TOKYO -- Pandemic lockdowns and semiconductor shortages are not the only production headaches hobbling Mazda. An ultra-tight labor market is also slowing the company’s ramp up to full production of the CX-50 crossover at its new plant in Alabama.
Mazda is having trouble attracting workers and keeping them at the plant, which is still working at one shift some 10 months after its line-off ceremony in January.
Senior Managing Executive Officer Masahiro Moro said the company is pushing back its original timeline to add a second shift by the end of this year.
The Japanese automaker is struggling with staffing amid low unemployment in the state.
“The employment rate stands around the 2 percent level in Alabama,” Moro said. “Retention is not so easy, so the local staff has been working hard to provide training and ensure employee retention. We work to ensure stable operations on one shift there, and then look to move to two-shift operations. So, we are pushing back the two-shift timeline a little.”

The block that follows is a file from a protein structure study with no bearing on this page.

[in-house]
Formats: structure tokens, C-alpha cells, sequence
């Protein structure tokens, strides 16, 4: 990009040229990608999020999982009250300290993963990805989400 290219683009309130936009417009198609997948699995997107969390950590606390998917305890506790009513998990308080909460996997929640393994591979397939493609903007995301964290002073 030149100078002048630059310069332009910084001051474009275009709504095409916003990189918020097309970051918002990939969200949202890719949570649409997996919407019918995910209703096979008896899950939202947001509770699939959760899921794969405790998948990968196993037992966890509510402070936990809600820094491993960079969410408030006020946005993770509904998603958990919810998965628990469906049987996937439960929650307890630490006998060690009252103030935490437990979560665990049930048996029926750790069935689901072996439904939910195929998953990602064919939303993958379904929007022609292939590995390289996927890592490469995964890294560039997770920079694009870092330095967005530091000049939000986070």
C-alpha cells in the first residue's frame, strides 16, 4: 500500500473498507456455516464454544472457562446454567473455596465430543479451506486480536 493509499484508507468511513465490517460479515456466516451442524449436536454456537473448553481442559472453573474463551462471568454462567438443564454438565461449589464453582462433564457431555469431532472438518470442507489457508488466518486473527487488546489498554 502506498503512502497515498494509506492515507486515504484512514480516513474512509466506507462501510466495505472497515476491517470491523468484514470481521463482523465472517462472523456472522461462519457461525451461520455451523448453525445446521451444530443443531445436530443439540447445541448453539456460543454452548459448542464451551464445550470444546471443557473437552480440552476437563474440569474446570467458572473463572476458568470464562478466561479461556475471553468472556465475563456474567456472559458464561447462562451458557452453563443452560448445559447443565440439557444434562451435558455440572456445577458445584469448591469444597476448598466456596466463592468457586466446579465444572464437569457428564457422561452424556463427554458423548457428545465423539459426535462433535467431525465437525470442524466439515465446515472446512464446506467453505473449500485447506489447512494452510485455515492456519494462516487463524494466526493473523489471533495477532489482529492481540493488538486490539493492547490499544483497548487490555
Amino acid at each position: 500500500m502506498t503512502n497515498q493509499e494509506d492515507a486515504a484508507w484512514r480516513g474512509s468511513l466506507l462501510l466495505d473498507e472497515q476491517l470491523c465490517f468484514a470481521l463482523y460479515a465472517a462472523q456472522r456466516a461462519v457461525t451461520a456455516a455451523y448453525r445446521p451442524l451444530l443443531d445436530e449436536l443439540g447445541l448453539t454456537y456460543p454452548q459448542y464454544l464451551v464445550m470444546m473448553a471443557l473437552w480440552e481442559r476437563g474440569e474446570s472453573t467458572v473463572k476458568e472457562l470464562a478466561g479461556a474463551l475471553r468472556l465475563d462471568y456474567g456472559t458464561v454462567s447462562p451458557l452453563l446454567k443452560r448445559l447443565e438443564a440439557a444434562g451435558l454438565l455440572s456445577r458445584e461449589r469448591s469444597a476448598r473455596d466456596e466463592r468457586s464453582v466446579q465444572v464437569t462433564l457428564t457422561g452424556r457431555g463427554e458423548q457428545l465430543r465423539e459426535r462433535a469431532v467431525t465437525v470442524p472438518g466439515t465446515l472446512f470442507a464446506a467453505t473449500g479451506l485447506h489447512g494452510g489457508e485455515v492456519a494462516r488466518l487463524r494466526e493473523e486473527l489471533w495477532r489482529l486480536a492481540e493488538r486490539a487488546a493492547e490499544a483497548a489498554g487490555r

Mazda has full-production capacity to build some 150,000 vehicles at the Huntsville, Alabama assembly plant, which is jointly operated with Toyota.
But sales of the CX-50, the only vehicle it builds there, reached only 16,006 through October.
Speaking on Thursday at Mazda’s financial results announcement, executives said U.S. demand for Mazda vehicles remains strong, despite talk of recession. But they warned that the economy in Mazda’s most important market is expected to weaken in the spring, possibly sapping demand.
That could undercut Mazda’s strategy of moving the brand up market and reaping higher revenue per unit, especially as it readies the introduction of a new top-line CX-90 crossover for the U.S. market next year.
That is because consumers facing higher interest rates and economic hard times are likely to shift their spending toward lower grade, lower margin models.
“We think the U.S. economy will likely slow down, damping consumer sentiment,” global sales chief Yasuhiro Aoyama said.
“High inflation and interest rates could force customers to downgrade the models they purchase. We will carefully monitor such a change in demand and find ways to produce and supply popular models. This will be a big pillar of our efforts.”